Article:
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Bloomfield Bridge Tavern To Close in October

The 32-year-old bar, known for Polish fare and live music, is shuttering due to increasing insurance costs.

photos by sean collier

Were the Bloomfield Bridge Tavern to open its doors on Nov. 12 of this year, the 32nd anniversary of its birth would be observed at precisely 7 p.m. — the exact time when, in 1985, the paperwork was finalized and the Bloomfield pub served its first customers.

No beer will be poured, however, to mark the BBT’s 32nd birthday; owner Steve Frankowski confirms that the neighborhood spot will not reach that mark. The Bloomfield Bridge Tavern is set to permanently close its doors; its final night of business is set for Oct. 21.

Since 1985, the BBT has been known for its affordable drinks, Polish fare and fire-hall-style feel. Its pierogies and haluski are something of an outlier in the predominantly Italian neighborhood, but many Pittsburghers of Polish ancestry regard the authenticity of the fare as unparalleled. Frankowski boasts that the food at the BBT is the second-best Polish grub in town — any Polish relative of yours who can cook is first, he jokes.

In the 21st century, the BBT also became recognized as a haven for the fringes of the local music scene. Punk and alternative groups, including touring up-and-comers seeking an intimate venue, took to the bar’s small stage after dark; thanks to a 14-year run hosting drum-and-bass DJs, the bar also became a landmark for Pittsburgh’s small electronic-music scene. It’s a dichotomy not found at too many other area watering holes: Eastern-European ’Burgh bar by day, hangout for twentysomething revelers by night.

A trio of misfortunes made it impossible for the bar to remain in business, Frankowski says. Two patrons were injured during events; each filed a lawsuit against the bar. Then, a 2016 power surge caused electrical damage.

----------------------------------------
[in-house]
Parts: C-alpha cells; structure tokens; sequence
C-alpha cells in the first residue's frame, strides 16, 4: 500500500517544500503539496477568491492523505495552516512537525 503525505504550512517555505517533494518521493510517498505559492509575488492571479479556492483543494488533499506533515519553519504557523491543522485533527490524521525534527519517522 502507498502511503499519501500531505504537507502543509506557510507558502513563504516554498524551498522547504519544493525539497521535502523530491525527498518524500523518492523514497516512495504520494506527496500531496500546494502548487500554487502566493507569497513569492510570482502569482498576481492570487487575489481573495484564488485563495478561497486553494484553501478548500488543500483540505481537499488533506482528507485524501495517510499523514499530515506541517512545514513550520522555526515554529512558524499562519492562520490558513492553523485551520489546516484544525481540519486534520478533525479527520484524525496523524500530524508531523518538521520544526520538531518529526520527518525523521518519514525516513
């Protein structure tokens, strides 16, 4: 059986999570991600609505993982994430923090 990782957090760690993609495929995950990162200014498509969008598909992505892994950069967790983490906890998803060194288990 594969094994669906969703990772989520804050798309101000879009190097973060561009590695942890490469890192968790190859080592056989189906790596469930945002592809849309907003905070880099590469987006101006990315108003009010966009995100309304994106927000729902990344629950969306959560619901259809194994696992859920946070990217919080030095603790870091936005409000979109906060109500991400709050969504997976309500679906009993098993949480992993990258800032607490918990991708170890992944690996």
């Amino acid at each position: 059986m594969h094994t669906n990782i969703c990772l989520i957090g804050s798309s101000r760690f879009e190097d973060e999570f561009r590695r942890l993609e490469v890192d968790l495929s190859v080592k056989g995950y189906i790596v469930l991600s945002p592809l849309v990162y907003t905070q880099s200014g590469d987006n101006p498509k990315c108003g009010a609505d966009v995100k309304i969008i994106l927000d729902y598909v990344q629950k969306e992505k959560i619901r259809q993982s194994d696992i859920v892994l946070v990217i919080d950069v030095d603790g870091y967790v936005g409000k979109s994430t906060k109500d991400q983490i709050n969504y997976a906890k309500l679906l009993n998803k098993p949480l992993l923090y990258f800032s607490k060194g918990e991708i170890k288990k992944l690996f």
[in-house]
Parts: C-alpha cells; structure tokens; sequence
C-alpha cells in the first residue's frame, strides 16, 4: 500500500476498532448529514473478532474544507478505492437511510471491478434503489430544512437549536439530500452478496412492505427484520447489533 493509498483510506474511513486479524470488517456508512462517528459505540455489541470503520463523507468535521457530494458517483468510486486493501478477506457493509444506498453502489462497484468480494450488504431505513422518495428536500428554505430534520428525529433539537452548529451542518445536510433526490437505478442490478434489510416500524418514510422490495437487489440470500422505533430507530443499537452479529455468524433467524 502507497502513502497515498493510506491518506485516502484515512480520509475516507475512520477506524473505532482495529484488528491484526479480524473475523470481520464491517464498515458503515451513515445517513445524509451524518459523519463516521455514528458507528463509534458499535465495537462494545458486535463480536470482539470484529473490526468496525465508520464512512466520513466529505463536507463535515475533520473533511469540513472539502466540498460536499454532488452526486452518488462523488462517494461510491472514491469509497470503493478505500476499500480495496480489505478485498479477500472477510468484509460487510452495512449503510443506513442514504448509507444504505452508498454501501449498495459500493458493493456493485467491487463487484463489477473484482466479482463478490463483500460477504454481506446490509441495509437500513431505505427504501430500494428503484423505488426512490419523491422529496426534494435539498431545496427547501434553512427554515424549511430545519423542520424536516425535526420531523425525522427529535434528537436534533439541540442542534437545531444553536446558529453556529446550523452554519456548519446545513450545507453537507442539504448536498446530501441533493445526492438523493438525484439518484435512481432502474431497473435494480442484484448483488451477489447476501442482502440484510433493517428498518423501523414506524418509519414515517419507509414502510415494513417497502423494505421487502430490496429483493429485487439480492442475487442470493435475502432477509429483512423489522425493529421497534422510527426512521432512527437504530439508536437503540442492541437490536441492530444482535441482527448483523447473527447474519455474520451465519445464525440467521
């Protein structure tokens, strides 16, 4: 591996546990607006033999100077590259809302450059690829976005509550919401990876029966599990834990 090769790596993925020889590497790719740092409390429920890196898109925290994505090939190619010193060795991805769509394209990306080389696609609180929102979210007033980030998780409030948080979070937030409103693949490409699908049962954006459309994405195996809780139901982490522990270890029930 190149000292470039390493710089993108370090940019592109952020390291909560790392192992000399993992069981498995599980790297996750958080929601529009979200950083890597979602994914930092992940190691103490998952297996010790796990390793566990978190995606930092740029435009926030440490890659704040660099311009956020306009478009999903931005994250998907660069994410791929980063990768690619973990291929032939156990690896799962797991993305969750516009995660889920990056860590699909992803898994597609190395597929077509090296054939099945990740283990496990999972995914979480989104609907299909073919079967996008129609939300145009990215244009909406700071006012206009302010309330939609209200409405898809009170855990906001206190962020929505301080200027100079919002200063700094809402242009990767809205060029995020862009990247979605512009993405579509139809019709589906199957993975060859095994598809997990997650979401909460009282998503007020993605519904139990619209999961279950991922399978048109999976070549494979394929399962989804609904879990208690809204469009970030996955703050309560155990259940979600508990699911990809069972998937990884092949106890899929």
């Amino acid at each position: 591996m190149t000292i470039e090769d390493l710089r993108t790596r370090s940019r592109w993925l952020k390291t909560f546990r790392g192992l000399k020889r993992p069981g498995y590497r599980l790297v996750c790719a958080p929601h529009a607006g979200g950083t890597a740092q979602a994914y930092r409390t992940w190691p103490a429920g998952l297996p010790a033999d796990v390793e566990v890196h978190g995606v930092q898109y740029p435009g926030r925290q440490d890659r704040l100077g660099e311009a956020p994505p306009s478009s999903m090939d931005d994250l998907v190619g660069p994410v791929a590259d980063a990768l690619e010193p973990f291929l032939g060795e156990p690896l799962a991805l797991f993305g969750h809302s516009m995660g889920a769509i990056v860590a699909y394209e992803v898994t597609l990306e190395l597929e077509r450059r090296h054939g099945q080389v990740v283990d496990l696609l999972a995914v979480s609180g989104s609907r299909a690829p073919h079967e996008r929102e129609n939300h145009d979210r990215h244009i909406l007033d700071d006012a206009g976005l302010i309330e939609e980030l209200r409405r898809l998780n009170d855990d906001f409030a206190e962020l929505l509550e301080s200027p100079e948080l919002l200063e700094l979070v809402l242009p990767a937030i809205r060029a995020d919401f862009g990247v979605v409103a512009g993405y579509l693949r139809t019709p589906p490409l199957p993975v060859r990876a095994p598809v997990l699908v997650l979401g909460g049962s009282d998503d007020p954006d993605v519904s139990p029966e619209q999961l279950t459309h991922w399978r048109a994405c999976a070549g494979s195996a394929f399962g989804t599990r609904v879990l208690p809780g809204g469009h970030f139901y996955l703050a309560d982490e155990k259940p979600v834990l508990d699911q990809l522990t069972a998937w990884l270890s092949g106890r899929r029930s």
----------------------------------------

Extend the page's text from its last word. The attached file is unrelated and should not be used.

“It’s just not cost-effective to be open, for what the insurance would be,” Frankowski says. “My 25-year history of never having a claim doesn’t matter; all that matters to them is the last four years.” He says he’s been operating at a loss for about a year and is no longer able to continue.

Frankowski’s father, Stanley A. Frankowski, opened the Bloomfield Bridge Tavern in 1985. He brought his son into the business early; before his death in 2005, Stanley formally sold it to Steve. “He figured he wanted to keep the traditions going,” Frankowski says.

That was the younger Frankowski’s intention until the insurance problems took hold; “I planned on working another 30 years,” he says.

Frankowski says community and patron support has been widespread since the spectre of closing was raised. “It’s been so nice having customers come again — a lot of these young kids have tried to do a GoFundMe,” he says. He has declined all such attempts, though, feeling that there is no longer a financially viable path forward. He is moved by the effort, however. “That’s very nice, and that they wanted to do that made me feel really good.”

Frankowski is not seeking a buyer for the building; given its age, he explains, the costs of converting it into another type of business would be prohibitive. This makes it unlikely, to say the least, that another bar or music venue will take over the space; currently, Frankowski plans on using the bar space as an office while renting an attached apartment, which he also owns.

Sheila Evans, who handles the event side of the BBT’s business, is hard at work bringing in current Pittsburgh bands — and reuniting former acts — to bid farewell to the bar between now and Oct. 21. Fortunately, there’s plenty of time for patrons young and old to return for farewell Polish Platters.

While bar and restaurant closings are a fact of life, however, those that ingrain themselves into the city’s fabric in the way that the BBT did are not so easily replaced. The East End of Pittsburgh will never want for performance spaces, beer and decent meals. It will, however, be the worse for the closing of this particular corner of the city.


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